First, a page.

I’ve been making Psalm 8 part of my daily prayer for much of the past month, occasionally switching between translations to bring out nuances of the prayer. In the process, I’ve come across a variety of ways that translations deal with verses 1 and 2 (or verses 2 and 3 in the NABRE). Here’s how the NRSV translates the difficult passage:
You have set your glory above the heavens.
Out of the mouths of babes and infants
you have founded a bulwark because of your foes,
to silence the enemy and the avenger.Psalm 8:1b-2 NRSV
It’s difficult to understand what this means. How has God founded a bulwark against his foes out of the mouths of babes and infants? This could well be a case where the writer is referring to imagery that was common at the time of writing, but has become lost to history. The New Jerome Biblical Commentary suggests this with the following simple comment:
Scholars’ efforts to elucidate these difficult lines have not met with success.John S. Kselman, SS and Michael L. Barre, SS, Psalms, New Jerome Biblical Commentary
The difficulty of understanding the passage as it currently stands in Hebrew has not stopped translators from offering speculative meanings in the hope of shedding light on what this text means. The NABRE offers the following alternative:
I will sing of your majesty above the heavens
with the mouths of babes and infants.
You have established a bulwark against your foes,
to silence enemy and avengerPsalm 8:2b-3 NABRE
Here, the NABRE translators corrected a Hebrew word in the first line, allowing them to write “I will sing” rather than “You have set” as in the NRSV. They also broke up the sentences differently, separating the reference to babes and infants from the sentence about establishing a bulwark. This certainly makes the text more intelligible. The NABRE also offers a speculative explanation in the footnotes:
With the mouths of babes and infants: the psalmist realizes that his attempts to praise such an awesome God are hopelessly inadequate and amount to little more than the sounds made by infants. Established a bulwark: an allusion to lost myth telling how God built a fortress for himself in the heavens in primordial times in his battle with the powers of chaos. This “bulwark” is the firmament. Enemy and avenger: probably cosmic enemies. The primeval powers of watery chaos are often personified in poetic texts.Psalm 8:3 — NABRE footnote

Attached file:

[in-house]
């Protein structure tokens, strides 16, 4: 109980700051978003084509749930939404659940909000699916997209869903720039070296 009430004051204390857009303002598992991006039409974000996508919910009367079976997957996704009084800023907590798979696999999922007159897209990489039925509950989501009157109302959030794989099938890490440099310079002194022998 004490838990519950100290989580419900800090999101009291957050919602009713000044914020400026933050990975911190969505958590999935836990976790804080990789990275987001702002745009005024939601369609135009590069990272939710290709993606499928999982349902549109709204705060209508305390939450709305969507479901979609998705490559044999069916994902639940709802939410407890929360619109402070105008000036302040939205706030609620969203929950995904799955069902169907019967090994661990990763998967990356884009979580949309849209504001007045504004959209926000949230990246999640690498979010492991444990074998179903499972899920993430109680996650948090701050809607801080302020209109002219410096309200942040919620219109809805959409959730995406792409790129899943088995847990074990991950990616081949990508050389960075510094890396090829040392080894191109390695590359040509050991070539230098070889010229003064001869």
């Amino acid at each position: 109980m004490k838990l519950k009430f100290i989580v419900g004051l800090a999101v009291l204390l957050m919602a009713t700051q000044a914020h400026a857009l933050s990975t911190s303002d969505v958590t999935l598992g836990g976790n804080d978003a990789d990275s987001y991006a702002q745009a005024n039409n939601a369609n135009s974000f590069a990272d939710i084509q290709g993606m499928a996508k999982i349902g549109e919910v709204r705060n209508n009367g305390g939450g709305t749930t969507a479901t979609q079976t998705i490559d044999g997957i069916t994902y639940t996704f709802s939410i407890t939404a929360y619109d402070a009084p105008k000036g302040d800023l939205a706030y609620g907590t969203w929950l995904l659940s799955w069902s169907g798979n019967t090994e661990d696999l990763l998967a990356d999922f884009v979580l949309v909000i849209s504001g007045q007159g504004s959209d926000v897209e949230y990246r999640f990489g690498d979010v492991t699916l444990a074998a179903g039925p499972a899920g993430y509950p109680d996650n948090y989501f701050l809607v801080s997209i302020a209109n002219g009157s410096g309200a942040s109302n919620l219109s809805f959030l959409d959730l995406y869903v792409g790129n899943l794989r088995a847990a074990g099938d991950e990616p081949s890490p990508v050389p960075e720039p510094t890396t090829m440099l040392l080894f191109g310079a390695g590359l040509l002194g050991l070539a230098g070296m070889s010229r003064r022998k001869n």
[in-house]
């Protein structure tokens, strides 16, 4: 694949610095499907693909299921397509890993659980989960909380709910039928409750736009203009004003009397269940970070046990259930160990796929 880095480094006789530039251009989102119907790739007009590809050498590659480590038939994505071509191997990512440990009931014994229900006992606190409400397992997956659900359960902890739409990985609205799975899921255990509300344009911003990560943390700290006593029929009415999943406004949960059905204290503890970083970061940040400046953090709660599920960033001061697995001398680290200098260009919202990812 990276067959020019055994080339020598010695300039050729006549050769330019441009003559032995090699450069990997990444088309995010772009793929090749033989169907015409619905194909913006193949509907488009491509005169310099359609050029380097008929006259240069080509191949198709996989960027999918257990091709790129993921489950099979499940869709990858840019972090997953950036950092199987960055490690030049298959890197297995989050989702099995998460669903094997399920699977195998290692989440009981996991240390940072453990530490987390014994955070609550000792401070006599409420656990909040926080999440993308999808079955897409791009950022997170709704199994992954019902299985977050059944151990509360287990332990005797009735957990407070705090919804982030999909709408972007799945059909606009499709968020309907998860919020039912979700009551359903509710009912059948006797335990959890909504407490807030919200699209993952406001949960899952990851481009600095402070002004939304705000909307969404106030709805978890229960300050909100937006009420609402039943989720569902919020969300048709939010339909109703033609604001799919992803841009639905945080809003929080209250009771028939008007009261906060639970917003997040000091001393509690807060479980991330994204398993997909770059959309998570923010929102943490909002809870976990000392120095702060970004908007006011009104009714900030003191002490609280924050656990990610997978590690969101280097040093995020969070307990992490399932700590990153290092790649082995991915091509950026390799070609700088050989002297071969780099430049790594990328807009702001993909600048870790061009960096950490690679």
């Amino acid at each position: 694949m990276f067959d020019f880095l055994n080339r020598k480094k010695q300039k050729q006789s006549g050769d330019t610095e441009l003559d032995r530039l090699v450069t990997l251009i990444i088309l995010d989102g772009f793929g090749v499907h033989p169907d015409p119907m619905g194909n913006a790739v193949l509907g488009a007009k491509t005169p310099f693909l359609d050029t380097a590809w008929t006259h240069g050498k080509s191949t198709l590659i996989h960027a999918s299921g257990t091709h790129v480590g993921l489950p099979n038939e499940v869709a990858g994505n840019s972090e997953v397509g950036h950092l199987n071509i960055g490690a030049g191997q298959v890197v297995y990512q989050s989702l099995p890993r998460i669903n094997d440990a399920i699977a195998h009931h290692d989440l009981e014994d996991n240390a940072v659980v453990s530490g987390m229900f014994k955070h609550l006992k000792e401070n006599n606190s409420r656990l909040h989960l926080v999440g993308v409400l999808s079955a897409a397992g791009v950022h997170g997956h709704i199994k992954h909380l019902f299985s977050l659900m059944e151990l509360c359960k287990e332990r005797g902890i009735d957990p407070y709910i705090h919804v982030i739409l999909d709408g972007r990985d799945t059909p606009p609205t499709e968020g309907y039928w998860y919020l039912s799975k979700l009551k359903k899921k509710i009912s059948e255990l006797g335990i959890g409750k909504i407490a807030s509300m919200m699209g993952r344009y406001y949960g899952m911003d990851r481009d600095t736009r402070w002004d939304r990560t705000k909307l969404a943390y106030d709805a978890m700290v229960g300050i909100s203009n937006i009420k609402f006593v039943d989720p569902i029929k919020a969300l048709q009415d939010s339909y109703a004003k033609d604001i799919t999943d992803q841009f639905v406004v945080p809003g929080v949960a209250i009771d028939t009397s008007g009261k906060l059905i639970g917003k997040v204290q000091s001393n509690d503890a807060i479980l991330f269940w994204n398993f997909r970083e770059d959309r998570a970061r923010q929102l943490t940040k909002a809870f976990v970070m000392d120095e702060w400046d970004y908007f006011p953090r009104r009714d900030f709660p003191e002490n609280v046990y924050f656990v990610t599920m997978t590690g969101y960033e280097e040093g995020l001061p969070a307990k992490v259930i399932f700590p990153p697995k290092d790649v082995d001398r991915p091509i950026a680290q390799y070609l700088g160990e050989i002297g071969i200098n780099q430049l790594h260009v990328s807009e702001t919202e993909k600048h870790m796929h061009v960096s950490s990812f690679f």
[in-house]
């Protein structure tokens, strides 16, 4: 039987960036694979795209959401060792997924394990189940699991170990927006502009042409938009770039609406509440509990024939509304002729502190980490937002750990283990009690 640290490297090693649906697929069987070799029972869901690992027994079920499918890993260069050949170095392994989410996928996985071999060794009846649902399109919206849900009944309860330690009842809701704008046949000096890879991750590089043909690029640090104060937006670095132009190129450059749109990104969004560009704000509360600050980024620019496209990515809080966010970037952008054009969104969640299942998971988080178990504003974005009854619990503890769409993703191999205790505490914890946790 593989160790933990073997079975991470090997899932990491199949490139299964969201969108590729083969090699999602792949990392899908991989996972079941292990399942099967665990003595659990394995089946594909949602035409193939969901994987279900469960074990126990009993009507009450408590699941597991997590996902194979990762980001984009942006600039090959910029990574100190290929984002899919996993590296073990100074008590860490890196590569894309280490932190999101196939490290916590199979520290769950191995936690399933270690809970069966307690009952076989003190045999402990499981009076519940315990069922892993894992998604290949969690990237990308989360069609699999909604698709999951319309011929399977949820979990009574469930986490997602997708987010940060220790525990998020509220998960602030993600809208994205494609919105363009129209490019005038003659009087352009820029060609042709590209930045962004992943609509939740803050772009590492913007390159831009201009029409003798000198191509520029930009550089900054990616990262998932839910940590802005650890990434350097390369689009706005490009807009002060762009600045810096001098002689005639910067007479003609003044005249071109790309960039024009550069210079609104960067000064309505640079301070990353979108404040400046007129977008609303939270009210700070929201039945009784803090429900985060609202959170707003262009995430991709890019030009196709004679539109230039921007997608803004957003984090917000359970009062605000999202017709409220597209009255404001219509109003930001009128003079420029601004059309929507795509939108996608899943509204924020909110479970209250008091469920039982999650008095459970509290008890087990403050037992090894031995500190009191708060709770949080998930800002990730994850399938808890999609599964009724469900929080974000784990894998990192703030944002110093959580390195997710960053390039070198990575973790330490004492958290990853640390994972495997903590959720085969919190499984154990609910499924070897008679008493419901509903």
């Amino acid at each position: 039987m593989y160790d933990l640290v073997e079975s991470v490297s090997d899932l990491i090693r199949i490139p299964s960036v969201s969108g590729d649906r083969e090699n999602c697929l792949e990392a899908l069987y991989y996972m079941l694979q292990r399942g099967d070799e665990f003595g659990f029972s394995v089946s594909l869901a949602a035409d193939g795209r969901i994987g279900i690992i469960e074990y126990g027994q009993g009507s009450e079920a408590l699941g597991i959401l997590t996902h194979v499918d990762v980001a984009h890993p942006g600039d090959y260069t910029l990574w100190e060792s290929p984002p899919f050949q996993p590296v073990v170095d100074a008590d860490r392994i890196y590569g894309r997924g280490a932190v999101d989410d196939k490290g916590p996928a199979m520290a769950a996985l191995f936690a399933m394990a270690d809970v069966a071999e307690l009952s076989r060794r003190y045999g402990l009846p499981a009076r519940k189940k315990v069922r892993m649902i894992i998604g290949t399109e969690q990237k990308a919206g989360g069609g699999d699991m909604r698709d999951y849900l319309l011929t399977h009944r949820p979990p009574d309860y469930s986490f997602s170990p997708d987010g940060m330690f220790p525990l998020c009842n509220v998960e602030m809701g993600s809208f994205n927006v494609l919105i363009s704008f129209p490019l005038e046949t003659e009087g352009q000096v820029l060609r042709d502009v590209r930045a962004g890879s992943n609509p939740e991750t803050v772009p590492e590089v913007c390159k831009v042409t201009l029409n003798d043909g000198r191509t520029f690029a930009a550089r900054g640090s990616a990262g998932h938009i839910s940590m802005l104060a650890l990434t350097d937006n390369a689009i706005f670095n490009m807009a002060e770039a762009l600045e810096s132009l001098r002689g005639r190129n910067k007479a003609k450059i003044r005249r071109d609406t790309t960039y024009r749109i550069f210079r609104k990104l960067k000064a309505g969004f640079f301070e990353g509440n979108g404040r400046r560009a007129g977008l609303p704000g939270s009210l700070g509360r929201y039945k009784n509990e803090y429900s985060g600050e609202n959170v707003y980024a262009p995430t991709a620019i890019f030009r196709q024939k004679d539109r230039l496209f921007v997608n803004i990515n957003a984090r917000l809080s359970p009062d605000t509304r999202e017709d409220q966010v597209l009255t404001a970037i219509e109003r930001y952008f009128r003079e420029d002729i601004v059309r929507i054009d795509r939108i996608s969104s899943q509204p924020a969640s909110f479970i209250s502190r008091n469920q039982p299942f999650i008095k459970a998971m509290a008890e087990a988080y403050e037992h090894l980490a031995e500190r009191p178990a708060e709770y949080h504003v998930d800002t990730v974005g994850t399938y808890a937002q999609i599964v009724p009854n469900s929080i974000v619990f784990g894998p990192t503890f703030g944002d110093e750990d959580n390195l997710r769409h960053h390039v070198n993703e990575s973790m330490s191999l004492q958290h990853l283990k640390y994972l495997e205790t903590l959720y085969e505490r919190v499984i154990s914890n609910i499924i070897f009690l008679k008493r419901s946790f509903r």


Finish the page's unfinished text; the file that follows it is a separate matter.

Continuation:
Here the NABRE displays the over-confidence that is so often served up in study bible notes. It offers a definitive explanation of the difficult lines, only qualifying its assertions on the last point with the word “probably.” The speculations are thought-provoking, but they should not be taken as certain, despite the self-assured tone.
The New Jerusalem Bible offers another unique translation:
Whoever keeps singing of your majesty higher than the heavens,
even through the mouths of children, or of babes in arms,
you make him a fortress, firm against your foes
to subdue the enemy and the rebel.Psalm 8:1b-2 NJB
Here, the NJB makes the whole passage into a single sentence and brings the imagery of babes, infants, and fortresses together in the most natural way of any of the three translations we’ve seen so far. In light of the scholarly uncertainty about the meaning of the passage, though, a translation like this glosses over a lot of difficulty. The footnotes offer little explanation, although they do point out the correction to the Hebrew word in the first line (a similar correction made in the NABRE).
Finally, consider Robert Alter’s translation:
Whose splendor was told over the heavens.
From the mouth of babes and sucklings
You founded strength
on account of Your foes
to put an end to enemy and avenger.Psalm 8:2b-3 Robert Alter’s Translation
This is very similar to the NRSV, although it offers a slightly different correction of the Hebrew in the first line compared with any of the other translations we’ve seen (“was told” instead of “I will sing” or “You have set”) and Alter provides a sober assessment of the difficulty in his footnotes:
was told. The Masoretic text has tenah, which appears to be an imperative of the verb “to give,” and does not make much sense in context. I have revocalized it as tunah, yielding “was told.” The beauty of the night sky, which the psalmist contemplates in verse 4, speaks out God’s glory wordlessly.
From the mouth of babes and sucklings. The meaning of this phrase, however proverbial it has become, has not been satisfactorily explained. One distant possibility: God draws strength from consciously aware humankind, made in His image, even from its weakest and youngest members, against the inhuman forces of chaos. Perhaps the innocence of infants is imagined as a source of strength.Robert Alter, Psalms, Footnotes
Clearly, this passage presents multiple difficulties for understanding its meaning. Possible corruption of the Hebrew text, combined with difficulty interpreting the grammar and imagery, make it very challenging to decipher this passage. The alternatives offered by the NRSV, NABRE, NJB and Robert Alter offer interesting food for thought, though, and the NABRE’s footnote provides a historical perspective that can help us 21st century readers to shed some of our modern assumptions.